New Organ mp3

December 19th, 2009 |

It seems like a lot of the musical software I buy does far less than live up to my expectations. The Native Instruments B4 organ software is definitely not one of them. This stuff sounds phenomenal.

I’ve been working on an organ part for a song called “Written for You” and I am really knocked out by the results. Check out this mp3. This is just the Wurlitzer piano, bari sax, tenor sax and the organ. The organ is pushed way out front so you can hear what’s going on.

The clip starts at the pre-chorus and goes into the final two choruses. Listen how the organ starts out clean and with a slow rotation in the leslie. As it builds into the chorus I crank up the leslie and the speaker distortion. Very cool. Very convincing.

Deadpan Boxfan

December 12th, 2009 |

I’ve started transferring some of my old four-track recordings into the computer so I thought I’d let you hear a little bit of them. The majority of these recordings are way too embarrassing for me to make publicly available but some of them are at least tolerable.

All of the songs from this era (1994-ish) were recorded on a Tascam 4-track cassette recorder. I didn’t have a drum kit at the time so I had to piece together the drum parts in a rather unorthodox way.

For the bass drum I used an old stereo speaker and hit it near the speaker cone with a mallet. For the snare drum I used a small Igloo cooler and smacked it with a drum stick. For the cymbals I used a trashy ride cymbal I had that had a huge chunk missing from it. I had to do each drum separately and then bounce them to a single track.

This first one is a song called Deadpan Boxfan. I wrote this song about my inability to sleep without a fan, really riveting stuff I know. In the intro you’ll hear my mom playing the accordion. All of the other noises are me. I particularly like the guitar work in this song.

Click here to download Deadpan Boxfan.

This next thing is the bridge to a song called Ichabod’s Farewell. The rest of this song is pretty strange but the bridge is really nice. I was completely fascinated with The Sundays’ album “Blind” at the time. I think this was my attempt at writing something similar to what they did on that record.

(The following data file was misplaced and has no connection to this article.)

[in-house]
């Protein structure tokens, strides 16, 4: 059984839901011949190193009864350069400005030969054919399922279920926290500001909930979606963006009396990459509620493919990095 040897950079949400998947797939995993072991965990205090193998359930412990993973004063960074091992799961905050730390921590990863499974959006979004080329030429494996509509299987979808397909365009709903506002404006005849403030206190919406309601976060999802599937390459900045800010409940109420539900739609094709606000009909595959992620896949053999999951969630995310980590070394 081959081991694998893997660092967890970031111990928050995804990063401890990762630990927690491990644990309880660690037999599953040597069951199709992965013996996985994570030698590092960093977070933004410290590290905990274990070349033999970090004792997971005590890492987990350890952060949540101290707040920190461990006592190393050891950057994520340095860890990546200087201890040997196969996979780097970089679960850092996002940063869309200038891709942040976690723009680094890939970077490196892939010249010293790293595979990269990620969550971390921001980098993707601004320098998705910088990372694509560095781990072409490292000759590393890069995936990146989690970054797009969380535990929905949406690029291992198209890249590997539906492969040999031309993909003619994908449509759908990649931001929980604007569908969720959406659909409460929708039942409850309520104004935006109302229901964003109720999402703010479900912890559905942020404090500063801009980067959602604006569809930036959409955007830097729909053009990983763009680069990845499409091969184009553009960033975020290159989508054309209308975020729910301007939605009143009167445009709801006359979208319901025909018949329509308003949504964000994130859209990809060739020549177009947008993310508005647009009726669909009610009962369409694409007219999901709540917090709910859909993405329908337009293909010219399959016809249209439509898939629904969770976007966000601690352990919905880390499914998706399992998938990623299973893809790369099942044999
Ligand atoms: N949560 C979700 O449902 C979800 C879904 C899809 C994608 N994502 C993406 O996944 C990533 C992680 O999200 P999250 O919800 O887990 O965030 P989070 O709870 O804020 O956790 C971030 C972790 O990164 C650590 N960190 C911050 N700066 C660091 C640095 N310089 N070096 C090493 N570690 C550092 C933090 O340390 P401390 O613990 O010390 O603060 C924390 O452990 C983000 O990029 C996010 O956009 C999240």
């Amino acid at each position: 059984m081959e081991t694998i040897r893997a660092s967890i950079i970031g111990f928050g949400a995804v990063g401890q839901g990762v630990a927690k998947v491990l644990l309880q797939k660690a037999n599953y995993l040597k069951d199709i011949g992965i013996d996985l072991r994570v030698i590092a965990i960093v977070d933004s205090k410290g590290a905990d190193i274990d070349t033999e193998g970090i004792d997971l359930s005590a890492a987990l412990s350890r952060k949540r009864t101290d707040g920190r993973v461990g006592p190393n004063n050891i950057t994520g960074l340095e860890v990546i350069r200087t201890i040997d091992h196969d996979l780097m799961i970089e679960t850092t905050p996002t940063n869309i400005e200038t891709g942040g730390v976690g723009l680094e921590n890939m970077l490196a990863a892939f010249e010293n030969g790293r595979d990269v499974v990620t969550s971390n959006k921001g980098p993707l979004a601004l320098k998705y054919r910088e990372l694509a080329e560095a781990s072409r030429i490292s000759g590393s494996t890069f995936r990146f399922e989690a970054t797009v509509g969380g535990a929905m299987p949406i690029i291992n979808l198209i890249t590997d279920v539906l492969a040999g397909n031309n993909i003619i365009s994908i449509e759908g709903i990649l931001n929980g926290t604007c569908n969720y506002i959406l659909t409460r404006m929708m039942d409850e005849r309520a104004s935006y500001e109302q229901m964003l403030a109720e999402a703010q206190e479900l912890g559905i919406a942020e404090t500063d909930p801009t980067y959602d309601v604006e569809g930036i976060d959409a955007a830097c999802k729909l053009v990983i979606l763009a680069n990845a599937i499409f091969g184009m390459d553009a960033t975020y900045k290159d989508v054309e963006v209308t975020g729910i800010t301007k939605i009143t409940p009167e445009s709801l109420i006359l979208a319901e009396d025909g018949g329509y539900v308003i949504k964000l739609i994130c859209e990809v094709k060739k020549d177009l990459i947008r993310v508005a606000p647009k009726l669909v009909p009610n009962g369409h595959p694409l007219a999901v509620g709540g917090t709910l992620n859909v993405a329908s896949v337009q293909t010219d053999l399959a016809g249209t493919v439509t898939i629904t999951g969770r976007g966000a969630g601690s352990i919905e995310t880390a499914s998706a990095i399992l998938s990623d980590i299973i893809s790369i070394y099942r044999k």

Click here to download the mp3.

New mp3 – Album Sampler

November 2nd, 2009 |

One of my readers emailed me today to remind me that I have a website and it’s starting to smell a bit musty.

I’ve been extremely busy recording for the past few months and for whatever reason have failed to give any sort of updates on what’s been going on. So I put together a small sampler of some of the things I’ve been recording.

On this mp3 the first clip you’ll hear is the sax trio from the bridge of “The Temptress”.

The second clip is the piano part (played by Jeff Lehman), guitar part, and Melotron part to “Wait Child Wait”.

The third clip is the Wurlitzer piano and the horn section to the chorus of “Written for You”.

The last clip is some of the strings (with the drums and everything else turned way down) to “The Groom and the Bride”.

Click here to download the mp3.

I hope you like it.

Sweet Hour of Prayer – New mp3 available

September 18th, 2009 |

Since I became one of the song leaders at our church I have learned many phenomenal old hymns that I had never heard before. One that really blows me away is “Sweet Hour of Prayer.” An absolutely beautiful hymn in every way.

I decided on the way home from work today that I wanted to record my own rendition of this classic tune. From the first time I heard it I thought it would sound great played in an old, lamenting folk style so that’s how I approached it on this recording.

I hope you like it.

Download the mp3 here.

Here is a wonderful, traditional version by the Mormon Tabernacle Choir. Stunning.

Piano Peace

September 6th, 2009 |

Recently Riley and I have been doing some rather interesting experiments with MIDI programming. I have been teaching him to create music using only a visual method. I open up one of my virtual pianos and then let him draw the notes on a MIDI grid. He’s tried things such as drawing a smiley face on the grid and then we play it back to see what a smiley face sounds like. We’ve also spelled out our names and then played them back. It’s been pretty fun. Some of the results were interesting and some were just a complete mess.